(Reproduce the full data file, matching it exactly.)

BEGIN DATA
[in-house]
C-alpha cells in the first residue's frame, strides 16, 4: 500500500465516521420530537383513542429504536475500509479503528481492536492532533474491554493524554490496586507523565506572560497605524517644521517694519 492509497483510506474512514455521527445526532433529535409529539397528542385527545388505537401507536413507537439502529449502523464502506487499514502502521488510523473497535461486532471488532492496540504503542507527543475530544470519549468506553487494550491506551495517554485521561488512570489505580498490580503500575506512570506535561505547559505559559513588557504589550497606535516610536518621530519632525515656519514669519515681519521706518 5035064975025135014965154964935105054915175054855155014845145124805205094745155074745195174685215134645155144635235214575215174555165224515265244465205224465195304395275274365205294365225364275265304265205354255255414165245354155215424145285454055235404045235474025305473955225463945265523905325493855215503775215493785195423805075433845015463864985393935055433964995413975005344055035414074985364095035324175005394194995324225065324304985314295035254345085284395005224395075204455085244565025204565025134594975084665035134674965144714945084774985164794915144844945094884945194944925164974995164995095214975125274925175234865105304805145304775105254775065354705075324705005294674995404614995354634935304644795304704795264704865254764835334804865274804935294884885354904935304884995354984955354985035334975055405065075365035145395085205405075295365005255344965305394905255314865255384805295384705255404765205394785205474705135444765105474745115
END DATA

[in-house]
C-alpha cells in the first residue's frame, strides 16, 4: 500500500465516521420530537383513542429504536475500509479503528481492536492532533474491554493524554490496586507523565506572560497605524517644521517694519 492509497483510506474512514455521527445526532433529535409529539397528542385527545388505537401507536413507537439502529449502523464502506487499514502502521488510523473497535461486532471488532492496540504503542507527543475530544470519549468506553487494550491506551495517554485521561488512570489505580498490580503500575506512570506535561505547559505559559513588557504589550497606535516610536518621530519632525515656519514669519515681519521706518 5035064975025135014965154964935105054915175054855155014845145124805205094745155074745195174685215134645155144635235214575215174555165224515265244465205224465195304395275274365205294365225364275265304265205354255255414165245354155215424145285454055235404045235474025305473955225463945265523905325493855215503775215493785195423805075433845015463864985393935055433964995413975005344055035414074985364095035324175005394194995324225065324304985314295035254345085284395005224395075204455085244565025204565025134594975084665035134674965144714945084774985164794915144844945094884945194944925164974995164995095214975125274925175234865105304805145304775105254775065354705075324705005294674995404614995354634935304644795304704795264704865254764835334804865274804935294884885354904935304884995354984955354985035334975055405065075365035145395085205405075295365005255344965305394905255314865255384805295384705255404765205394785205474705135444765105474745115